Lettuce and Thermodormancy

Lettuce and Thermodormancy
Lettuce and Thermodormancy
TGT raw 3 cropped

Two seed lots (left and right) germinated at 4 different temperatures (24, 27, 30 and 33°C top to bottom).

Lettuce is essentially a cool weather crop, making it the ideal crop for the winter season. It germinates at a temperature range of between 15ºC and 20ºC, and the ideal temperature for growth is also between 15ºC and 20ºC.

Producing lettuce in summer can be a challenge, as the disease pressure is higher than in winter and the heat may induce bolting in certain varieties. However, STARKE AYRES has a range of varieties adapted for the various seasonal slots.

One of the main concerns when cultivating lettuce in warmer conditions is thermodormancy, as germination may be compromised at temperatures above 25°C. Lettuce seed may enter a state of secondary dormancy and consequently fail to germinate at high temperatures. Secondary dormancy occurs when seed is exposed to high temperatures while it imbibes (absorbs) water. Thermodormancy may be induced at temperatures above 25°C and some varieties are more susceptible than others. For example, triple red lettuce varieties seem to be more affected by this phenomenon than others.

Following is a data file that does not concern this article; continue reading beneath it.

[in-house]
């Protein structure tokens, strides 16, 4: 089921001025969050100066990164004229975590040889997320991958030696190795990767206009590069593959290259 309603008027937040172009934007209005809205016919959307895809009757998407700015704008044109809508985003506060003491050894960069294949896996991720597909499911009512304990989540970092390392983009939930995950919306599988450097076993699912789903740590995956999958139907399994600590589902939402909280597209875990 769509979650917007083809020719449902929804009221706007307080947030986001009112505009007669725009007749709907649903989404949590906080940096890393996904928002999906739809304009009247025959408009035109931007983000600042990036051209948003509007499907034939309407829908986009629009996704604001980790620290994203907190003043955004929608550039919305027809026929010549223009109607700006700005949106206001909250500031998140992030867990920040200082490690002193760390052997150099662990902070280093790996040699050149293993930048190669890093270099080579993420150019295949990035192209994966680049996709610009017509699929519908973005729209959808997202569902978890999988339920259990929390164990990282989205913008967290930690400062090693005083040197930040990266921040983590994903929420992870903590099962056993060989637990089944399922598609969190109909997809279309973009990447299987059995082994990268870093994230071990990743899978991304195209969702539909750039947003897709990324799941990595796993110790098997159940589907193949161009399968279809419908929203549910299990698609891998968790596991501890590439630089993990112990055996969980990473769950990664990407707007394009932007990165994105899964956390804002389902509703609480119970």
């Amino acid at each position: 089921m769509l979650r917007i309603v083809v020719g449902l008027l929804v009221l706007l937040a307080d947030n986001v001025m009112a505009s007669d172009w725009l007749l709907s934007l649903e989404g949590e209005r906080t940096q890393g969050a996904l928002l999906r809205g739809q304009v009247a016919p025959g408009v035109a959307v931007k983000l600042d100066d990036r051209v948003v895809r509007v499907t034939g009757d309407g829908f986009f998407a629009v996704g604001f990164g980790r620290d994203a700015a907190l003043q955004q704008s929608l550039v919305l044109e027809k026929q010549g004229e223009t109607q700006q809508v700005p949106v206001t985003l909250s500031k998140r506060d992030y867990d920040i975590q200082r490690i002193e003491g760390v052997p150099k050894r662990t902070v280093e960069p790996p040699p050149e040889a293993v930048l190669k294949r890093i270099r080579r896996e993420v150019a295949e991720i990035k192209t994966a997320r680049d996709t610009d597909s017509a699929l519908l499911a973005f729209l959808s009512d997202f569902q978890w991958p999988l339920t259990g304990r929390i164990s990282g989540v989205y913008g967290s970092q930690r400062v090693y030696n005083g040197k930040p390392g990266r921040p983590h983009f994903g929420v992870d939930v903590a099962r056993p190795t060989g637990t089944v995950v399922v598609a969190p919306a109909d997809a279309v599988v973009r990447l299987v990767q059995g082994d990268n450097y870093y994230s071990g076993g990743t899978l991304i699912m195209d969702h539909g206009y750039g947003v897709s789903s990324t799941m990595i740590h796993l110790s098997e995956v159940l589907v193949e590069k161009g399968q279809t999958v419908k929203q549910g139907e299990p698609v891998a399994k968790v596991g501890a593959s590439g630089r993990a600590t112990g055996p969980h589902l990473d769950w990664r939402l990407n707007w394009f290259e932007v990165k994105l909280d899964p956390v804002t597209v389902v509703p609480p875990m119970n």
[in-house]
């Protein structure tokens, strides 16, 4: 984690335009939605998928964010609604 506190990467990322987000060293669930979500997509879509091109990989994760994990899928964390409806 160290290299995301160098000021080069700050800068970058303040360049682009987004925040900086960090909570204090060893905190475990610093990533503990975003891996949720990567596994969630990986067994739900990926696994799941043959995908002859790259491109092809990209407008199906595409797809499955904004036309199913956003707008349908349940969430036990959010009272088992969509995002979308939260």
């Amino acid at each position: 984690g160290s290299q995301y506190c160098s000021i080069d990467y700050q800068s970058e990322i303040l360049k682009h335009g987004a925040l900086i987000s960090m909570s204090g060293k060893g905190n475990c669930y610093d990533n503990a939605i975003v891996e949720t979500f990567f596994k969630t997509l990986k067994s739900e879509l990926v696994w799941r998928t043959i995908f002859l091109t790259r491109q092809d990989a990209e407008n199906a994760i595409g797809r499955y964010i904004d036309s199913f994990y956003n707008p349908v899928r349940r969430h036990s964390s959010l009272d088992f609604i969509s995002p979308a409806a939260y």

Several interventions have been initiated to circumvent thermodormancy and they include the following:

1. Priming: seed priming is probably one of the most effective ways to overcome thermodormancy;

2. Germinating in a germination room at correct optimal temperatures can also overcome the problem. Using a cold room and/or even an air-conditioned germination room with an average temperature of between 15ºC and 20ºC would be ideal;

3. Pre-watering soil: the soil cools as the water evaporates;

4. Planting early in the morning as soil temperatures are lowest at this time;

5. If possible, keeping the soil “dark damp” for about the first six hours;

6. Pre-chilling trays or water with chilled water;

7. Using small spacers to space trays from each other when stacked on a pallet to allow airflow over the cavities.

STARKE AYRES supplies primed seed of most cultivars to help reduce the effect of thermodormancy. Primed seed must, at all times, be kept in a refrigerator and used immediately after purchase as it has a very limited shelf life.

Contact our customer care desk or your closest sales representative to enquire about our primed and pelleted and primed and encrusted range of lettuce seeds available for each seasonal slot.

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Seeds closer to the edge of the net house germinate due to cool airflow while the rest become dormant due to high temperatures, a familiar pattern of thermodormancy.